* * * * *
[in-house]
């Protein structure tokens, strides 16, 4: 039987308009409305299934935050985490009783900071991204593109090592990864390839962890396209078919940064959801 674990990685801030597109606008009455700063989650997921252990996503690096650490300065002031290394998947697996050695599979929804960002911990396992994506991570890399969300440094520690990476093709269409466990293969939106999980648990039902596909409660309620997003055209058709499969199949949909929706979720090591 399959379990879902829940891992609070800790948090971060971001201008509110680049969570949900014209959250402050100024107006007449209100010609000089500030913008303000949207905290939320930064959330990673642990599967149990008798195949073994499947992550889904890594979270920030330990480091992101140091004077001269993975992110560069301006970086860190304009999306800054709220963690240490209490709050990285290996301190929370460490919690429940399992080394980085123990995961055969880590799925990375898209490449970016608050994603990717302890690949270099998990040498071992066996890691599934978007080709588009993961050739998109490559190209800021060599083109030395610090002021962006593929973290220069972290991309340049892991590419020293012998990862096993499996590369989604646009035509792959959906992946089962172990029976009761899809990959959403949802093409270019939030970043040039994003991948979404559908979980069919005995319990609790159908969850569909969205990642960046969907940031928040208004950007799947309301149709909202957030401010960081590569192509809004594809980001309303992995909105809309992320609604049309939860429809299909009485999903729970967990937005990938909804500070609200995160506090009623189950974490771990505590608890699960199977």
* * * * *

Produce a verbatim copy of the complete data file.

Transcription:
[in-house]
């Protein structure tokens, strides 16, 4: 039987308009409305299934935050985490009783900071991204593109090592990864390839962890396209078919940064959801 674990990685801030597109606008009455700063989650997921252990996503690096650490300065002031290394998947697996050695599979929804960002911990396992994506991570890399969300440094520690990476093709269409466990293969939106999980648990039902596909409660309620997003055209058709499969199949949909929706979720090591 399959379990879902829940891992609070800790948090971060971001201008509110680049969570949900014209959250402050100024107006007449209100010609000089500030913008303000949207905290939320930064959330990673642990599967149990008798195949073994499947992550889904890594979270920030330990480091992101140091004077001269993975992110560069301006970086860190304009999306800054709220963690240490209490709050990285290996301190929370460490919690429940399992080394980085123990995961055969880590799925990375898209490449970016608050994603990717302890690949270099998990040498071992066996890691599934978007080709588009993961050739998109490559190209800021060599083109030395610090002021962006593929973290220069972290991309340049892991590419020293012998990862096993499996590369989604646009035509792959959906992946089962172990029976009761899809990959959403949802093409270019939030970043040039994003991948979404559908979980069919005995319990609790159908969850569909969205990642960046969907940031928040208004950007799947309301149709909202957030401010960081590569192509809004594809980001309303992995909105809309992320609604049309939860429809299909009485999903729970967990937005990938909804500070609200995160506090009623189950974490771990505590608890699960199977």